The dialogue we are reading is ostensibly both about immortality and personal identity, but the main philosophical issue is indeed personal identity. The two are related, of course - one cannot easily discuss immortality without facing daunting personal-identity related challenges; but that is a different matter, because here the direction of the discussion starts from personal identity. And this is well worth the effort, considering that personal identity is one of the most interesting and intractable philosophical problems.
First of all, you should be clear about something basic - moreover, something that most philosophy students tend to confuse. As a philosophical topic, personal indentity is NOT about pscychology, or about character, or about mid-life identity crises. Personal identity is a logical problem: What is that elusive X [you, for instance] that persists over time, and which, by virtue of its persistence, makes it meaningful to talk about one and the same entity [you, for instance] as being there and even undergoing changes? Sure, you change over time; but we still can make sense of saying that it is you who changes. So, what is persisting over time - what is personal identity?
You should not confuse personal identity [A is identical with itself], with indiscernibility. Two entities, A and B, may be indiscernible in all respects. This is actually controversial - after all, A and B cannot be indiscernible in all respects since they are not the same. At any rate, if A and B are indiscernible, we still refer to them as two different entities, A and B, which are exactly similar but not identical. A and A - A and itself - on the other hand are one and only one thing. In other words, from a logical point of view, personal identity presupposes necessarily 'absence of competition': there can be no other A, there can be no other you. So, it is a logical matter, as well as an empirically defensible proposition, that twins and clones are TWO different entities even if they are, arguably, exactly similar in all respects.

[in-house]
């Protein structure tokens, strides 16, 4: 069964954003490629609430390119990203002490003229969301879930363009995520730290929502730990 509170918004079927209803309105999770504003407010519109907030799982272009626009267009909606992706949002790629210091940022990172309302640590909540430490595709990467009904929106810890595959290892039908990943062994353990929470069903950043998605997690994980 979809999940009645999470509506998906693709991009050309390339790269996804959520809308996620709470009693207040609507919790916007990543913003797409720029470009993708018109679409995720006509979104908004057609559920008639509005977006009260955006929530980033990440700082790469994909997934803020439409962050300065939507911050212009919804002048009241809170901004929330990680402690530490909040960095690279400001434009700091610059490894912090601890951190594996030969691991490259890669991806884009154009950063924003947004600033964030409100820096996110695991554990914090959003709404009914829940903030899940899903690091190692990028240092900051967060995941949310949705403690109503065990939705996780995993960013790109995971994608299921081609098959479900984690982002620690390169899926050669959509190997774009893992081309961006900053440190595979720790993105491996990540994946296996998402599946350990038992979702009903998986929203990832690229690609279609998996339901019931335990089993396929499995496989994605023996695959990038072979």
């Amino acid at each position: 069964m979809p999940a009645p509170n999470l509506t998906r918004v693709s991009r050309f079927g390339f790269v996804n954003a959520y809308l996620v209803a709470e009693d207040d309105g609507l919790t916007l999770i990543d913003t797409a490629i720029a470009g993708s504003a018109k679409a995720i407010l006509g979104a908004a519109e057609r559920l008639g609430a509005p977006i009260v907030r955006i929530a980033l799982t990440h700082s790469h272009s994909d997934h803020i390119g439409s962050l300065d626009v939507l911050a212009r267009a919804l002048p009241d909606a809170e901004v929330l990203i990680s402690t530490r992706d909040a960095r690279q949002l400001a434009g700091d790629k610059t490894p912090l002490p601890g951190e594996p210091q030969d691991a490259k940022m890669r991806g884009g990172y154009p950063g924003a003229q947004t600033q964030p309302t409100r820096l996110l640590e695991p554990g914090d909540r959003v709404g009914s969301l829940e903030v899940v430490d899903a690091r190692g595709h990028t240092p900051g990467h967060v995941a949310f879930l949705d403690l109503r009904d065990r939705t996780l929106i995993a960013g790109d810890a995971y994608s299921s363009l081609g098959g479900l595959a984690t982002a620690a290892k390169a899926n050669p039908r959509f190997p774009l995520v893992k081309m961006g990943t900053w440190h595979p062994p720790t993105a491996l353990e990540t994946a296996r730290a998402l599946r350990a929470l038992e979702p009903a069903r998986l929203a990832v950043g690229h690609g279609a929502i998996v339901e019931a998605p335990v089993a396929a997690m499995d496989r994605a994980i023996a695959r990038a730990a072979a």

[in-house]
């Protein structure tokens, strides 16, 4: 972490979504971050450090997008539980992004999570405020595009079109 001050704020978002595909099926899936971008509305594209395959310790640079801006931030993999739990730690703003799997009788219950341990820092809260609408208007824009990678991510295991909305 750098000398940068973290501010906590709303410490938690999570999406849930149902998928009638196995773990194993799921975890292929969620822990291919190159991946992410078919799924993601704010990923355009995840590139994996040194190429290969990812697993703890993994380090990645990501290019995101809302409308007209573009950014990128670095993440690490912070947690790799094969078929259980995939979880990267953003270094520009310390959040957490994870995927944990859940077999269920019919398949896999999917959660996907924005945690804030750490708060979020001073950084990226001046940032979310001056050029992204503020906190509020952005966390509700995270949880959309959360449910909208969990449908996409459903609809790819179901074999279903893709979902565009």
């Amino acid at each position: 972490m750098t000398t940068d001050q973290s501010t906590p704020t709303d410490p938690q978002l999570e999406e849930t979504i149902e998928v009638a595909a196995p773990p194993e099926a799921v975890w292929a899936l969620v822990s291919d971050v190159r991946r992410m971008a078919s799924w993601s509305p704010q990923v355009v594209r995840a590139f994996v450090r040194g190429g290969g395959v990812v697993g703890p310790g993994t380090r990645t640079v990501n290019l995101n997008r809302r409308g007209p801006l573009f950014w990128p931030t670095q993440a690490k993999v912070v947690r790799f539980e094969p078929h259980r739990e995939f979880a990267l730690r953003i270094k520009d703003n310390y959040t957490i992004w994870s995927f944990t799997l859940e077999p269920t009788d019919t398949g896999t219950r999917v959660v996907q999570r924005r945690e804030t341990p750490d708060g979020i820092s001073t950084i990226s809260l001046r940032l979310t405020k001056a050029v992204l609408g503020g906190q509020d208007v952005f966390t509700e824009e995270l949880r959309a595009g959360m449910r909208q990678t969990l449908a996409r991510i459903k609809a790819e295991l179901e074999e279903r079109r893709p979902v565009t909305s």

There is a paradox associated with personal identity. Every person changes over time. One acquires new characteristics, and loses old ones, all the time. How, then, can a person remain identical with itself over time? Shouldn't one be identical in all respects - indiscernible - throughout or over time?
Personal identity problems have been known to thinkers for thousands of years. Here is an ancient riddle, the 'ship of Theseus.' Theseus' famed ship keeps rotting away after having been sea-borne for so long. Theseus keeps replacing plank after plank. One day, he realizes that not a single plank from the original ship has remained. Is this still the ship of Theseus? At what point did it cease to be the same ship, if this is indeed what happened? Suppose that an enterprising entertainer had collected all the discarded planks and has now put together - rickety though it might be - what he presents as the 'true ship of Theseus'. Which one, if any, is the real ship of Theseus?
In the case of human beings, PI [personal identity] seems to relate to certain reasonable criteria: continuous memories, appropriately caused [not induced by hypnosis, for instance], which attest to a continuous and uninterrupted sense of one being the same person over time; a certain gut-level awareness of being the same person throughout, waking up every morning as the same person one was before; a test of anticipation of pleasant and unpleasant experiences to be expected; certain personality traits. Biological markers cannot be that important - after all, DNA can be cloned but, as we said, earlier, the clone is numerically distinct from the original person, and, hence, personal identity is preserved only for the original person - the clone is a separate person. Appearance can and does change over time, not to mention the increasingly sophisticated and thorough techniques of plastic surgery that are available. Cells renew themselves, at different rates of course but ineluctably over time. But, are the less tangible markers reliable? What about amnesia? What about hypnotically induced suggestions?
With the above in mind, you are almost ready to investigate the problems presented in the dialogue you read. Should GRetchen, the philosophy professor in the dialogue, accept to undergo a brain transplant? Also to consider are hypothetical cases involving time travel and brain replicas? A brain replica - a phantastic scenario, of course, this time - would also have the same memories and awareness as the original. It seems that only the strictly logical criterion applies at this point - the criterion of numerical identity, i.e. that there can be only thing that is identical with itself. Is this sufficient, though?